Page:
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Will an honest race discussion ever be appropriate?

February 28, 2012

There always seems to be discomfort when “race relations” is discussed. However, as we claim to live in a post racial society, why do we find discussing racial disparities uncomfortable? In my classroom, there is always a mixture of races in attendance. When teaching subjects like ethics or governmental economics, sociological factors typically come into play. Our discussions become very spirited but respectful. I encourage each person to candidly (and tactfully) discuss stereotypes they may have had on their first day of class of other students, or even me, before we all got acquainted. The revelations are always interesting and frequently incorrect.

To me, this is what makes teaching collegiate students so fulfilling. The rewards come from, not just the theoretical learning but also the cultural learning. The fact is blacks were enslaved. Period. This happened at the hands of Africans selling Africans and Whites kidnapping others. The fact is Asians have one of the strongest work ethic of all cultures and a devout loyalty to each other. The fact is there are Mexicans who find America to have more opportunities and a better quality of life that Mexico. The fact is Jews have deep economic control, Whites have a sound infrastructure, and Blacks continue to seek financial security. The fact is the black unemployment rate hasn’t been below 15% since 1951. The fact is the largest employer of Americans is White-controlled companies. The fact is that almost 80% of black inmates committed petty non-violent economic-driven crimes. The fact is that the United States only imported 12% of the total slave population. The fact is America is the most powerful country in the world largely because of the slave era.

These are the facts. Why do we avoid them? There’s enough blame to go around regarding the poor conditions of this country. Throughout history those that claim everything to be fine are usually those who are in control. During slavery, established norms were set, to include the oppression of Blacks and forbidding women to vote. During Jim Crow, norms were encouraged, to include the discrimination of Blacks and the forbidding of interracial marriages. When we look back, we can easily see the wrongs of our ancestors but resist taking accountability for the wrongs we carry today. Honesty is the first step to moving forward without casting burdens upon our offspring to correct.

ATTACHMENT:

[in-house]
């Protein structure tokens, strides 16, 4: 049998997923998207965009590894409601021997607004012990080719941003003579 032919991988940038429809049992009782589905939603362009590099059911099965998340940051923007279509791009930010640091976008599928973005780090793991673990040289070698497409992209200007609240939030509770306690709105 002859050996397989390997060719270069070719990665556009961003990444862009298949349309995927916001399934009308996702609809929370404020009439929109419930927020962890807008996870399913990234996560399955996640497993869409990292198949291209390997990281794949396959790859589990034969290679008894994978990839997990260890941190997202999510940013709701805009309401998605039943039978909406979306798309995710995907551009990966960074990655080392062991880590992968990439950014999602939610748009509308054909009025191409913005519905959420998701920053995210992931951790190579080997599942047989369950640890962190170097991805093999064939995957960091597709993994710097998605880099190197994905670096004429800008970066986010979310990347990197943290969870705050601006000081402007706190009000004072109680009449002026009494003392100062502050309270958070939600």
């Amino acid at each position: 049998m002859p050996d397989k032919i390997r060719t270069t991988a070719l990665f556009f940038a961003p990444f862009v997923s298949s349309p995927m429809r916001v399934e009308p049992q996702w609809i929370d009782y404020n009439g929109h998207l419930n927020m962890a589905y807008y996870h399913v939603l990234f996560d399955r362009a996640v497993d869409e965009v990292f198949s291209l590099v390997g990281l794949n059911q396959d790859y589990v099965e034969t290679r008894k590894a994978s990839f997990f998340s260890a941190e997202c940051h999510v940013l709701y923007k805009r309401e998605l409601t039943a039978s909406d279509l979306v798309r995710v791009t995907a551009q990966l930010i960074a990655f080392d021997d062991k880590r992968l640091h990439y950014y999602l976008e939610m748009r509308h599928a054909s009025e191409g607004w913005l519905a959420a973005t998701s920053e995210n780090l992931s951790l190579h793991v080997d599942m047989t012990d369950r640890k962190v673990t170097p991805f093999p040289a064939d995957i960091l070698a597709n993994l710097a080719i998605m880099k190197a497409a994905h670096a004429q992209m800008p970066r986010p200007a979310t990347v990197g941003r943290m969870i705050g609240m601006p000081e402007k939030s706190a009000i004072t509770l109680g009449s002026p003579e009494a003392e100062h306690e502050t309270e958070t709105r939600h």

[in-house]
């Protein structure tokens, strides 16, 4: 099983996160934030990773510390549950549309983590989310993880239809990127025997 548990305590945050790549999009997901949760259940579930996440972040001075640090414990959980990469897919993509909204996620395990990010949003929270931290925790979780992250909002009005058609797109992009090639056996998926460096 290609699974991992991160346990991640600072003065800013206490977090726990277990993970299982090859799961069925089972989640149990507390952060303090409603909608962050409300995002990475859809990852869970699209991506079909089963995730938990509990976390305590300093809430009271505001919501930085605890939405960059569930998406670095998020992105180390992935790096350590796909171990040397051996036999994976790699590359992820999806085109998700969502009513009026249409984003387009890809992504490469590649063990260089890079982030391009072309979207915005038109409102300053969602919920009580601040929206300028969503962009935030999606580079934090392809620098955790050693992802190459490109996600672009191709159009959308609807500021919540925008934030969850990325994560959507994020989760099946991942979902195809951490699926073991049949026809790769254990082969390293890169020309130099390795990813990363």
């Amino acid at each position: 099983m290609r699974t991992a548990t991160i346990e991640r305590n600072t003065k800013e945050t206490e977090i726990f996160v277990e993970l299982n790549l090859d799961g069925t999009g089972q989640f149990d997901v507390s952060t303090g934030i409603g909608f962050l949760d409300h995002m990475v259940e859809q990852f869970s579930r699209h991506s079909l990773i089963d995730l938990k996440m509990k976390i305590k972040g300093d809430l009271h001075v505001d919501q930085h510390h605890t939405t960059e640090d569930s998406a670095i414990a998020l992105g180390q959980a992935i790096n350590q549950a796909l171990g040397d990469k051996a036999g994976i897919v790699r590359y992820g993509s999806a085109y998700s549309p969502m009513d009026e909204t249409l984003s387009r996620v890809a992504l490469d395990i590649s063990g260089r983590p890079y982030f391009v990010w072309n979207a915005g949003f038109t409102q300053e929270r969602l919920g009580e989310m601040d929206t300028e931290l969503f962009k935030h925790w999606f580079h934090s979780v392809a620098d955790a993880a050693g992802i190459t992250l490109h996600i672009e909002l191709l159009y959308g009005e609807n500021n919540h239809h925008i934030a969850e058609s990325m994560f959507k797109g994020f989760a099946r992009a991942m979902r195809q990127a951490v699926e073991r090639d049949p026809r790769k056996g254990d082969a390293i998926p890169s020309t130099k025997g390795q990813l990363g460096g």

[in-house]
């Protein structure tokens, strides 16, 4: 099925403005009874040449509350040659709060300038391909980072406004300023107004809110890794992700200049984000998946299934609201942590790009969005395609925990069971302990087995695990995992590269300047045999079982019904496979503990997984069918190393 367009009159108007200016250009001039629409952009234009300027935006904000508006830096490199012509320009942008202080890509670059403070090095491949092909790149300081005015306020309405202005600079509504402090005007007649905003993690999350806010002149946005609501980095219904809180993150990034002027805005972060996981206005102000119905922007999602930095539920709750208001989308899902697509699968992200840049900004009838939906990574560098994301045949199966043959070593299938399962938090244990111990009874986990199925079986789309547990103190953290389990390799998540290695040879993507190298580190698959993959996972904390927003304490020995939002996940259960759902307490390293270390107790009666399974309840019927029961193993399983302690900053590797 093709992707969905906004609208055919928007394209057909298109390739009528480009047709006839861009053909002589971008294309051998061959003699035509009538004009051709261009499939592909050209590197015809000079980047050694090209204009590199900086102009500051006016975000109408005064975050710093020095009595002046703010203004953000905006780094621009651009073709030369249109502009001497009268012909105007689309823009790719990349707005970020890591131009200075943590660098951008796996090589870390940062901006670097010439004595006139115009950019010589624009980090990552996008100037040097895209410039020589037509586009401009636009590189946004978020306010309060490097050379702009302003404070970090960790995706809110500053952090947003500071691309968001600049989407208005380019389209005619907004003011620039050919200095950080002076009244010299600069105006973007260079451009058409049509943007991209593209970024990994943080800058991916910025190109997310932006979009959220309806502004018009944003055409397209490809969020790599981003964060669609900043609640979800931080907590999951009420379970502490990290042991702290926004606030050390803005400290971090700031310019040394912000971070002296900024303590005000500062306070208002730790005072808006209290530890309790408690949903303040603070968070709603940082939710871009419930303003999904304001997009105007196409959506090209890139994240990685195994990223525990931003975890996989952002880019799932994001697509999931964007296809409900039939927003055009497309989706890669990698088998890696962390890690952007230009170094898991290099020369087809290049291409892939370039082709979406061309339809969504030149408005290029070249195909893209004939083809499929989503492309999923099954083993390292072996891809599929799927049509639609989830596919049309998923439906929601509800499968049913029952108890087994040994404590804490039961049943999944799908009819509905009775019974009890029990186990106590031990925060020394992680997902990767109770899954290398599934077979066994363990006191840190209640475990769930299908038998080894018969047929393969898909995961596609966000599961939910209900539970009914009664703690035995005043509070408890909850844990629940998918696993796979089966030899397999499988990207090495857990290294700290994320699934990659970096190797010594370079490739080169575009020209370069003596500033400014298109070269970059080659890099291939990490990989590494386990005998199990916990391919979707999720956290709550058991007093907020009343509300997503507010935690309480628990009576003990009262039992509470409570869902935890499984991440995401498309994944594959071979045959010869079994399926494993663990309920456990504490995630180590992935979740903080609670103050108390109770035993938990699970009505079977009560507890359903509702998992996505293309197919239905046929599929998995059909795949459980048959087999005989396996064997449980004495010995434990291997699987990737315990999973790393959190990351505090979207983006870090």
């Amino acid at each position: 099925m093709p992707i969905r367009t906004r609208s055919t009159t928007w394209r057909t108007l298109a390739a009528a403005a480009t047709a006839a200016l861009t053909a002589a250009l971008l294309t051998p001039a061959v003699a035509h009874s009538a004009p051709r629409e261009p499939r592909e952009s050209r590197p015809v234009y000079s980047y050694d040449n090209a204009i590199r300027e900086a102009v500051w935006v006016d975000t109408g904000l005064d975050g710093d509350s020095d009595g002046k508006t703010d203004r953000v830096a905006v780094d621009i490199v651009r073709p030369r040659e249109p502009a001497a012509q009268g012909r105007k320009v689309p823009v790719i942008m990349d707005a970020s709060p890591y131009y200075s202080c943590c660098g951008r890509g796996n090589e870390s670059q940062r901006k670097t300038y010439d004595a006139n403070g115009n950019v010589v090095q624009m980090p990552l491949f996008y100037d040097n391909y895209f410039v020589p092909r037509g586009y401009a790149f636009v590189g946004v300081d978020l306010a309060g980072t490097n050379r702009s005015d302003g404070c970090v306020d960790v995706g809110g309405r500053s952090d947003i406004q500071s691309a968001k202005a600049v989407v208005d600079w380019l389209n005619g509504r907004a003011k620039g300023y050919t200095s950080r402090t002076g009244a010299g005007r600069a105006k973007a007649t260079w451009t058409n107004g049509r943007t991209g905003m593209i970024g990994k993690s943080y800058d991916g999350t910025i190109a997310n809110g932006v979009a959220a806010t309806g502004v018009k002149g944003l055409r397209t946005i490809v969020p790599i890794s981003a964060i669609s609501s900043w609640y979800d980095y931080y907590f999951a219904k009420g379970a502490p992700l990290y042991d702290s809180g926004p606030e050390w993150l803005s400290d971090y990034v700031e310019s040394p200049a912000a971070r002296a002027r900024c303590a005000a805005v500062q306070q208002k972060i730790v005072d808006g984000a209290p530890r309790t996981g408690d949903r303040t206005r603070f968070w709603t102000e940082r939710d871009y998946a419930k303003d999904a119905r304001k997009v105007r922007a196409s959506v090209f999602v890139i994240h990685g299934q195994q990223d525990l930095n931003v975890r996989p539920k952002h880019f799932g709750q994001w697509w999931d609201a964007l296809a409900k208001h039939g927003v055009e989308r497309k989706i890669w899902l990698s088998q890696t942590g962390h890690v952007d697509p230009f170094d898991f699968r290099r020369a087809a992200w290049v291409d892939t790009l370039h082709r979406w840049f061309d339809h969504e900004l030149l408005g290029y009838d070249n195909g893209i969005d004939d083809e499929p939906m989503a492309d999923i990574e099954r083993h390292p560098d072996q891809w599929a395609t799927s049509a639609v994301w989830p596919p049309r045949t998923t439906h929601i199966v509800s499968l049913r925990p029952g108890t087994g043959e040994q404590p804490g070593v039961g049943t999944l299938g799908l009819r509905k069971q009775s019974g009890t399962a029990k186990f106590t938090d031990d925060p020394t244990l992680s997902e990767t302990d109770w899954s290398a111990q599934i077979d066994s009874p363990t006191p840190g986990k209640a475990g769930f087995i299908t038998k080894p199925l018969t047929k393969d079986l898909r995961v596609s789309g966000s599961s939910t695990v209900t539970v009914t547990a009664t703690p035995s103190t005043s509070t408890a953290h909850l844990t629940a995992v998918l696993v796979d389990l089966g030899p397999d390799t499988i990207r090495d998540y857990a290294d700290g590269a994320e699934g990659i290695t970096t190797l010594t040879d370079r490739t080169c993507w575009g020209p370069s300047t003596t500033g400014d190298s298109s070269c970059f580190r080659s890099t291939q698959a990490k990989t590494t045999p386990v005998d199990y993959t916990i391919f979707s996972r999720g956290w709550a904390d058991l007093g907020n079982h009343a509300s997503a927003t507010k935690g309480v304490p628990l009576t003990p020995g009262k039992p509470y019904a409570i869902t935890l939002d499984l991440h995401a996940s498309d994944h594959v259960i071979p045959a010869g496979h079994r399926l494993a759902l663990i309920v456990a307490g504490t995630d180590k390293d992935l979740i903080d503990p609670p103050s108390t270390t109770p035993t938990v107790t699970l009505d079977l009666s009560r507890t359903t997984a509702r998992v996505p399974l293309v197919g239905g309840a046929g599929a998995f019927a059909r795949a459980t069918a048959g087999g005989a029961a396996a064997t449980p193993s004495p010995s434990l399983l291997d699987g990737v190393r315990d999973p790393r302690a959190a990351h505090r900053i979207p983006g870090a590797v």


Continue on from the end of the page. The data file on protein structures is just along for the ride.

My focus is often on those who needs the most educational and economic help. Essentially, currently in America, this happens to be Blacks in America. Students of Black families who earn $60,000 and above, scores less on their SATs than Whites whose families earn less than $20,000. So how do we make America a colorless nation if we are afraid to talk about color?

For some odd reason, we can help the poor, the homeless, the displaced, or the sick, and despite these segments carry the highest per capita of Blacks, it is taboo to say we are placing emphasis on helping Blacks. There are protective measures in all cultures to hide our contributions to our children’s stereotypical behavior.

Yes, Blacks have some skin in this oppressive game we find ourselves in. There are some steps that we refuse to take that would help our situations but let’s have an honest discussion of the birthplace of our plight. We should work from there and come forward. But, how can we do that if we avoid the first step: the discussion?

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3 Comments leave one →
  1. February 28, 2012 9:35 am

    Ironically, there was an discussion of this very topic in a group I am in. Subjects we discusses are society at large, politics, economics, black women and black men mindset in relationships and subjects in general that merits other people opinion.

    Last week Tuesday, the topic of economics and the effects that black people play apart in it arise the question, “do you think being born as white would had been your favor?” Well I tell you that you could had cooked an turkey in that room because the discussion got really hot. The tension lasted till Monday of this week. Why in my opinion? For the reason Professor Robinson is bringing up now in this article. There were three sides in our discussion. One side were blacks who had too much pride to admit we were the source of some of our problems and they were trying to defend the reasoning of why we as blacks are where we are today, putting poor economics factors on the white society. The blame game. The second side were blacks regonizing our own self destruction and trying to get the other blacks to see we have some rebuilding to do with our people that can help our economic growth. The third side were white people and non partial blacks who felt uncomfortable giving their opinion thinking they would be judge the wrong way from either side. These groups of blacks carry “shame, dishonesty, embarrassment and “pride”. This is why to me, its hard to have discussions about race, especially when in the company of white people.